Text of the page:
Derry teen killed by British Army wrongly described as '˜Constable' in report
A Bogside teenager killed by the British Army 35 years ago has been wrongly described as a police '˜constable' in a newly-released draft review into his controversial death.
Gary English (19) was knocked down and killed at Creggan Hill by a British Army landrover during street disturbances on April 19, 1981.
Another teenager, seventeen years-old Jim Brown, was killed on impact but Gary English died when the landrover reversed back over his injured body.
The deaths took place at a particularly tense time during the Long Kesh hunger strikes.
Gary English’s father, Mickey (70), has long campaigned for full disclosure of the circumstances surrounding his son’s death.
Initially, the Historical Enquiries Team (HET) was investigating the case but, when this unit was wound up in 2014, the PSNI’s new Legacy Investigations Branch (LIB) took on the probe.
Derry-based human rights group, the Pat Finucane Centre (PFC), recently contacted LIB to request a copy of the most up to date review of the case. It arrived in the post just days ago.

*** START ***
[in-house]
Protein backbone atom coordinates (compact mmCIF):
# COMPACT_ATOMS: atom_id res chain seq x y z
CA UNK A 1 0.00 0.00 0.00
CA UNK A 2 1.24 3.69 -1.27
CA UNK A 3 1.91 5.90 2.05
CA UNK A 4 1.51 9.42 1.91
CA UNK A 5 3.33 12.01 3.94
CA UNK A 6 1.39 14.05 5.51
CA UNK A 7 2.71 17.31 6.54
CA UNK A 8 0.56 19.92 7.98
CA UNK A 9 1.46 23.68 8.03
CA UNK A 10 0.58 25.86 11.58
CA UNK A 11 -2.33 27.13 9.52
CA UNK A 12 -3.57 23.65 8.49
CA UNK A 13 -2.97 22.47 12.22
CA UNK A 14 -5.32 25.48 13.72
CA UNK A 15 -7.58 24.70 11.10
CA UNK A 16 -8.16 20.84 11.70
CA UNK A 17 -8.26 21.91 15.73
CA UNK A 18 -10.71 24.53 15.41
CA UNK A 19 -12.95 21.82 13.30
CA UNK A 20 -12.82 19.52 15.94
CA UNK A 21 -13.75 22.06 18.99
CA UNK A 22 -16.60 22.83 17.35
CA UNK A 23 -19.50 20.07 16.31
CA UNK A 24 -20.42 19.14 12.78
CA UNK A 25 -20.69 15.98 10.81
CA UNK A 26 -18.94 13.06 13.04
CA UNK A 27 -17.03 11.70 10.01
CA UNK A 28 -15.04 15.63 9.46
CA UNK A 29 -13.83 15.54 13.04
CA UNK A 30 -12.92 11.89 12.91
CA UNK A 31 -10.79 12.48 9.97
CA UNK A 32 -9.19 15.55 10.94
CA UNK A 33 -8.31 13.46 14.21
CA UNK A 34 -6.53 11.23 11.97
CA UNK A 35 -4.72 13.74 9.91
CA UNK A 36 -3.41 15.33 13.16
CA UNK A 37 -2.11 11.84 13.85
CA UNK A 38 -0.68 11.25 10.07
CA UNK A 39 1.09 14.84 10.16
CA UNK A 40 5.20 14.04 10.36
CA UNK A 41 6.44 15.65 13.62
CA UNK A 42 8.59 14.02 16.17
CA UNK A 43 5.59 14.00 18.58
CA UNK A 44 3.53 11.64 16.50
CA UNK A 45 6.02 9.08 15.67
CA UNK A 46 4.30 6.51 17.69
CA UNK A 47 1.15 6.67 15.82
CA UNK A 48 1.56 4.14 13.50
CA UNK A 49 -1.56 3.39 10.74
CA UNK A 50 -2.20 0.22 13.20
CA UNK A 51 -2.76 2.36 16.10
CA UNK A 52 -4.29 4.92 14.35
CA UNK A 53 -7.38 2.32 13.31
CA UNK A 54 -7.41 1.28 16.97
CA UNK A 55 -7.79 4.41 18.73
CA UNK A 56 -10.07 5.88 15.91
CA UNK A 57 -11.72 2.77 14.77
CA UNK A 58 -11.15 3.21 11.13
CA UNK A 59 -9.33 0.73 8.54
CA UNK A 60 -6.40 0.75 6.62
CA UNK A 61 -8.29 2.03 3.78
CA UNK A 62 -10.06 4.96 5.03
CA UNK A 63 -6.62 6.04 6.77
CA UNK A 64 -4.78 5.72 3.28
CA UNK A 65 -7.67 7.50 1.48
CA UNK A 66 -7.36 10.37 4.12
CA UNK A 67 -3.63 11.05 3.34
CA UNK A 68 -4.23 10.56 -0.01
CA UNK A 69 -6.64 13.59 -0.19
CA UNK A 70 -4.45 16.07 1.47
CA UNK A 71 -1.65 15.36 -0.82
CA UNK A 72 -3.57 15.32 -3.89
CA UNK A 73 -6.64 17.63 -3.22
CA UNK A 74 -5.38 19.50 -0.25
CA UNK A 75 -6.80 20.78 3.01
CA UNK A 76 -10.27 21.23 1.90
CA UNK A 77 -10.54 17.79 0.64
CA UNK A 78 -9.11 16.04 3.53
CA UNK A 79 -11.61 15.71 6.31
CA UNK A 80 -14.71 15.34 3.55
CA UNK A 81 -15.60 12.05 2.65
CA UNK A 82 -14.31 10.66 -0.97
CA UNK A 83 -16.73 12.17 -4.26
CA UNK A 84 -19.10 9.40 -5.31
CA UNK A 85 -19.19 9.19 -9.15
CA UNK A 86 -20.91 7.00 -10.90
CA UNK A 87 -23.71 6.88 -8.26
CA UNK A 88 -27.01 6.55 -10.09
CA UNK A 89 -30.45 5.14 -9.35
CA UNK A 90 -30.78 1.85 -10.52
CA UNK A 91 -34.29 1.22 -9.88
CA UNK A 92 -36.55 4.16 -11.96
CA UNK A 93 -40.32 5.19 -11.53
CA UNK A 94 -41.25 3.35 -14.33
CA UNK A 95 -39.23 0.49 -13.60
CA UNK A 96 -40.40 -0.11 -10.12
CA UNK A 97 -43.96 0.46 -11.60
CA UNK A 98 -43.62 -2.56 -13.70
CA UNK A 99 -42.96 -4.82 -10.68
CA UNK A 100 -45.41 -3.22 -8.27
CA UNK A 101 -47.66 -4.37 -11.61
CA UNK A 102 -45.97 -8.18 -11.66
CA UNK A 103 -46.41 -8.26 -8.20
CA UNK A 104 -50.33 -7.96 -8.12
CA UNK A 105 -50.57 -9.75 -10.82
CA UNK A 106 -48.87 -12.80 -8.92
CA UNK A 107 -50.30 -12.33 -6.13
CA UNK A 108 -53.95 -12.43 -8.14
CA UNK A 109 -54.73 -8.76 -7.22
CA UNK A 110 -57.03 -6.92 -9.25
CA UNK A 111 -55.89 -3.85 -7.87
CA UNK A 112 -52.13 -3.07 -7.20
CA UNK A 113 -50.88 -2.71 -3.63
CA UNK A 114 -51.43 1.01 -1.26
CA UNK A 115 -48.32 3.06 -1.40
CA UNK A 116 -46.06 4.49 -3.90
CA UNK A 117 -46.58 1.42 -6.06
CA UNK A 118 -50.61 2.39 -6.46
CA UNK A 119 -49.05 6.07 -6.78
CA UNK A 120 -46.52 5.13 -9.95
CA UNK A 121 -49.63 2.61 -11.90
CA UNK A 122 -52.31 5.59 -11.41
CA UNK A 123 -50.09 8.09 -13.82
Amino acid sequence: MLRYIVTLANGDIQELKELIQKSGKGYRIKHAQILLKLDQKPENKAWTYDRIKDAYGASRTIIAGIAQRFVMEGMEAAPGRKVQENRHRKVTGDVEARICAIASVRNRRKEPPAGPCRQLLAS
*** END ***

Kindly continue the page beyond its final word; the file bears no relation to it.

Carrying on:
Paul O’Connor, of the PFC, takes up the story: “On opening the mail, we discovered to our absolute horror that the cover page of the so-called report referred to ‘Constable James Gary English’. It really was jaw-dropping stuff. It beggars belief.
“I realised the upset this would cause to Mickey and his family but we were duty bound to inform them.”
Mickey English said he was “shocked and horrified” when made aware of the matter.
“The review itself is worthless,” he said. “It contains nothing new. There are no answers to any of our questions and no conclusions. It’s a waste of paper. But to see my son described as a ‘Constable’ on its front cover was, I have to admit, the last thing I expected to see. I was dumb-founded. I still am.
“It merely adds insult to injury. It’s like someone rubbing salt into the wound.”
The Pat Finucane Centre subsequently contacted the LIB to make it aware of the mistake and, in response, was told it was an “administrative error” and unintentional.
An amended copy of the draft review has since been issued to the PFC.